National Law Enforcement Leaders Worried: Is First Step A Big Misstep?
Could Sentencing Scheme Release Opioid Dealers, Repeat Violent Gun Offenders and Dangerous MS-13 Gang Members Back into Our Communities?
(WASHINGTON, DC) – Today leaders of law enforcement organizations met at The White House with President Donald Trump’s senior staff to discuss the current iteration of the First Step Act and a number of added enhancements to the legislation.
“President Trump won on securing our nation against vicious criminal gangs and we applaud his substantial actions to tackle the opioid epidemic that is destroying our communities,” said the National Sheriffs’ Association’s Executive Director and CEO, Jonathan Thompson.
“According to reports the First Step Act will release dangerous criminals back into our communities without valid job-training. The bill fails to provide substance abuse treatment or individual and family counseling services needed throughout the process to a successful re-entry to society. Law enforcement wants fewer inmates in jails and prisons, but the bill fails terribly. According to the Bureau of Prisons the bill falls far short in the funding, personnel and social services needed to protect our communities.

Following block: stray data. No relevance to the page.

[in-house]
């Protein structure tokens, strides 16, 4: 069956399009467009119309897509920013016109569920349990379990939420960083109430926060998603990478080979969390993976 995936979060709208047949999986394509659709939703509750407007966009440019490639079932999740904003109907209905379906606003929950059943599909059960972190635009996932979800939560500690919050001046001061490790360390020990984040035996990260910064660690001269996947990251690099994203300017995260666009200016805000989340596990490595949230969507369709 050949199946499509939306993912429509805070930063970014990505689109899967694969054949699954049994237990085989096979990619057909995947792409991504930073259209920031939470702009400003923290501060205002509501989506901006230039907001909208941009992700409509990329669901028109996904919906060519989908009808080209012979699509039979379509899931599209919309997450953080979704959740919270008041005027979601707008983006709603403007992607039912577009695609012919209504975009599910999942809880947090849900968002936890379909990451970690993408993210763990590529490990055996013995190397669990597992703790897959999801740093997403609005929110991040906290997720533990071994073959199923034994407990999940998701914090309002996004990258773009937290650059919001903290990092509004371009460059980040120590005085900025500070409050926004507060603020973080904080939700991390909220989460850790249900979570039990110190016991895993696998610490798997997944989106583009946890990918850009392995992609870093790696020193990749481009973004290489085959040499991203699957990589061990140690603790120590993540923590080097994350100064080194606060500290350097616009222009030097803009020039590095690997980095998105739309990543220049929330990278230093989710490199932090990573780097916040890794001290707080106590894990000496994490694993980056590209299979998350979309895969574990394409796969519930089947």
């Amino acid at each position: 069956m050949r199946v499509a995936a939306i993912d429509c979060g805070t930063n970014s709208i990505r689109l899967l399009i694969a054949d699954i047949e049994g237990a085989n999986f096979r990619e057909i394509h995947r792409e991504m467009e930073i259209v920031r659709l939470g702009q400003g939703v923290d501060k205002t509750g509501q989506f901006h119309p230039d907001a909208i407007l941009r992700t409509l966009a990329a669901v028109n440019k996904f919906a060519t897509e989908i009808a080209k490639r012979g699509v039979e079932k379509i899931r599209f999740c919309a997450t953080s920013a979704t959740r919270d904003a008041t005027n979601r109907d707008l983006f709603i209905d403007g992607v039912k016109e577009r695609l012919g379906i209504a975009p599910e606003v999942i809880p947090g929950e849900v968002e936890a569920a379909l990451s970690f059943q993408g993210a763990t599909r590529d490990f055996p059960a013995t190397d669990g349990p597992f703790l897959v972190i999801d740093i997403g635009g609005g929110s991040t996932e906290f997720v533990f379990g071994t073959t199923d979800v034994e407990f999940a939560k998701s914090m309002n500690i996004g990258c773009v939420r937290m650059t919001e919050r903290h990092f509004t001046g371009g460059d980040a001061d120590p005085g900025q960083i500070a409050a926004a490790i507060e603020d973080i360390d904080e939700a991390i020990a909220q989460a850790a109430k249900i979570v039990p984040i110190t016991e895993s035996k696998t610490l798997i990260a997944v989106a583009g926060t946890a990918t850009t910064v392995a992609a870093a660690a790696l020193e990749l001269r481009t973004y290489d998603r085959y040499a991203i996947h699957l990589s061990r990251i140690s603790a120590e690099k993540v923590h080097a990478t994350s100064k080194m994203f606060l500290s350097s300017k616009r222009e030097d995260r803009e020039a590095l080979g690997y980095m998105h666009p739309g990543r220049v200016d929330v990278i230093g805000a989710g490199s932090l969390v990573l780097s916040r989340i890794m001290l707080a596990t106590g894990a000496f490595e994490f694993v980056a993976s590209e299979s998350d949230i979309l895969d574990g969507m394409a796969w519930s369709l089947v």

“Sheriffs remain deeply concerned over the prospects of the First Step Act. Reports of the legislation calls for the immediate release of up to 4,000 inmates, including dangerous heroin and fentanyl dealers, repeat violent firearm offenders and malicious MS-13 gang members are disturbing if true. At this point we can’t offer our support without seeing the specific language being considered. If this bill becomes law more law enforcement personnel and innocent citizens, who we are sworn to protect, will be needlessly harmed and murdered.”
The National Sheriffs’ Association (NSA) is one of the largest associations of law enforcement professionals in the United States, representing more than 3,000 elected sheriffs across the nation, and a total membership of more than 20,000. NSA is a non-profit organization dedicated to raising the level of professionalism among sheriffs, their deputies, and others in the field of criminal justice and public safety. Throughout its seventy-seven year history, NSA has served as an information clearinghouse for sheriffs, deputies, chiefs of police, other law enforcement professionals, state governments and the federal government.